Meeting with Dr. Walter Glannon

The team met with Dr. Walter Glannon, a professor of philosophy at the University of Calgary, to discuss ethical considerations related to our project. Dr. Glannon, who specializes in bioethics, provided a unique perspective to the work we performed over the summer. By sticking within the realm of research, he informed us that ethicists would not see many ethical questions as being necessarily relevant.

From Dr. Glannon's perspective, while operating within a research context, the use of CRISPR is not constrained. On the contrary, its use as a tool for “knock-outs” (genetic deletions) within a more clinical context raises red flags with ethicists. Gene therapy has struggled to become a widely trusted treatment or cure for genetic diseases, due to past failures, and there are extensive regulations on its use. However, within a conceptual framework, no ethical issues are raised.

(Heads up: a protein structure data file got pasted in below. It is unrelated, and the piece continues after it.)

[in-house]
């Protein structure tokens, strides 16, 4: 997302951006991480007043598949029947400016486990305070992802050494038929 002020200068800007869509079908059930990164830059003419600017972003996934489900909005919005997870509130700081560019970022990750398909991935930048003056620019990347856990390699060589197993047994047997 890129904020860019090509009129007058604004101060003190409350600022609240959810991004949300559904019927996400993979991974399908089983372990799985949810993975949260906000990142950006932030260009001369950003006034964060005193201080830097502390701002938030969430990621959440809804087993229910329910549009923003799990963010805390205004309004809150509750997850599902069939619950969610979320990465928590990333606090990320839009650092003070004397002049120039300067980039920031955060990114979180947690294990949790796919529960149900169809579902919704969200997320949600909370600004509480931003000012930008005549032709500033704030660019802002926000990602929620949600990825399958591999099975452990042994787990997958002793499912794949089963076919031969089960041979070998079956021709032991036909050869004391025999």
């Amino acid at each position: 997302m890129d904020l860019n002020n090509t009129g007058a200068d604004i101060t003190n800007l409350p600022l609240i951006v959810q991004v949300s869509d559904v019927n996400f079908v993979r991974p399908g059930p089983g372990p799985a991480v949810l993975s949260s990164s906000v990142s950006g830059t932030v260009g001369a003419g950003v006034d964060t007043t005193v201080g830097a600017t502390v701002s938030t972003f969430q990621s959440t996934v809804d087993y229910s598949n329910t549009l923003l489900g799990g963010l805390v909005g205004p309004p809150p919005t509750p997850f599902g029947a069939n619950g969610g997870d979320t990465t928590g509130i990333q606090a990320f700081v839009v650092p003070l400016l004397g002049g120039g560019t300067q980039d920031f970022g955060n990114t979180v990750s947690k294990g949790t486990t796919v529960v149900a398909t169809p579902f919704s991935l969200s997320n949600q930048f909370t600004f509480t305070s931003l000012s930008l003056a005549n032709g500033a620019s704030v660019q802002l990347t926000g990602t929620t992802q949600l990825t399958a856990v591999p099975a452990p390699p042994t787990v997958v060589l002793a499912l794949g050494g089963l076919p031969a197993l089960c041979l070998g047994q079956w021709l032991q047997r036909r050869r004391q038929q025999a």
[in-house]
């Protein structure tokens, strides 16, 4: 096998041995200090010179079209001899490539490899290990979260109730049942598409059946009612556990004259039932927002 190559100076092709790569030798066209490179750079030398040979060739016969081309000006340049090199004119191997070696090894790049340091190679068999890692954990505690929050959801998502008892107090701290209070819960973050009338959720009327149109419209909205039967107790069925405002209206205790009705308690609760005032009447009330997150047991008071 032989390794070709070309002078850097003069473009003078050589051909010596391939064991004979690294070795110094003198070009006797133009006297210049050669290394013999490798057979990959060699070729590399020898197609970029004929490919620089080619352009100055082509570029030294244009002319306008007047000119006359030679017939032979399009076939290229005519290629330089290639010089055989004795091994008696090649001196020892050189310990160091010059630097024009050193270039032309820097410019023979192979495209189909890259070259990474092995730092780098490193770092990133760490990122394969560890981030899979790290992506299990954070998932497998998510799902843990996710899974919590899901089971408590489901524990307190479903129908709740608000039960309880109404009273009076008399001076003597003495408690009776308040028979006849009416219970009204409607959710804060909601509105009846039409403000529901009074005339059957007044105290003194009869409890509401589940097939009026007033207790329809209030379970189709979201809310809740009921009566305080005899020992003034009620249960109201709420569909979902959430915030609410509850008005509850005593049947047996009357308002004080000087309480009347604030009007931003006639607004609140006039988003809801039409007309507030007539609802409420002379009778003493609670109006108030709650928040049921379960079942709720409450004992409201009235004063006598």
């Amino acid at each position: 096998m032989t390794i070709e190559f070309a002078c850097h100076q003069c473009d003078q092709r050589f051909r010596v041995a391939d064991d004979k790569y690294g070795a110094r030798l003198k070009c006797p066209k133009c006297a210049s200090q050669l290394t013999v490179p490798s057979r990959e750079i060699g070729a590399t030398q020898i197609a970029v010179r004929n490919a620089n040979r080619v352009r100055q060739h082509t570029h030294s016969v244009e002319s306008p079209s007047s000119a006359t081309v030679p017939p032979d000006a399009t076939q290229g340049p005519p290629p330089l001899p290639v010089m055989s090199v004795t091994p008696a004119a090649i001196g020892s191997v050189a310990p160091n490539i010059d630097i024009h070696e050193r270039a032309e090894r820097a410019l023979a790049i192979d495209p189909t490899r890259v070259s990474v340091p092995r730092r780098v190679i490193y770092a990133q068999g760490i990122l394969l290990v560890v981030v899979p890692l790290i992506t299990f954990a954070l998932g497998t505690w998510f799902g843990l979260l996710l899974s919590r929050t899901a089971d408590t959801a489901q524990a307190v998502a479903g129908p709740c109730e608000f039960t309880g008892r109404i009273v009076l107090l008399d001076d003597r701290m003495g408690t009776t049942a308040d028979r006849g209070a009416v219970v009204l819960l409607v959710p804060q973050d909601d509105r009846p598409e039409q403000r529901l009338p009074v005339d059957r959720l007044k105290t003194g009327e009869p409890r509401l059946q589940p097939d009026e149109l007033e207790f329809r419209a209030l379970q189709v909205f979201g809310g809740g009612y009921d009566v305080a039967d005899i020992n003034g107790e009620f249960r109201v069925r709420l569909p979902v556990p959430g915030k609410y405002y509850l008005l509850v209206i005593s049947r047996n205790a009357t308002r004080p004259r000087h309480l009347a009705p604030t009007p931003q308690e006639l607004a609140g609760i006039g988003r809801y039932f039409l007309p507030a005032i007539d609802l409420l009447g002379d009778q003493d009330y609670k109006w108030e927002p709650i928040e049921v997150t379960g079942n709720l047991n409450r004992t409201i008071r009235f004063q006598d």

Dr. Glannon also encouraged us to look into the source of the cells we worked on for this project. From further investigation, we were able to determine that the HEK293T cells came from a cell line maintained since 1973 from a legally aborted fetus. From Dr. Glannon’s perspective, this is legally, and thus ethically, acceptable, assuming the fetus does not have moral status. This meeting helped us validate that we fully investigated all related ethical considerations within the context of our project.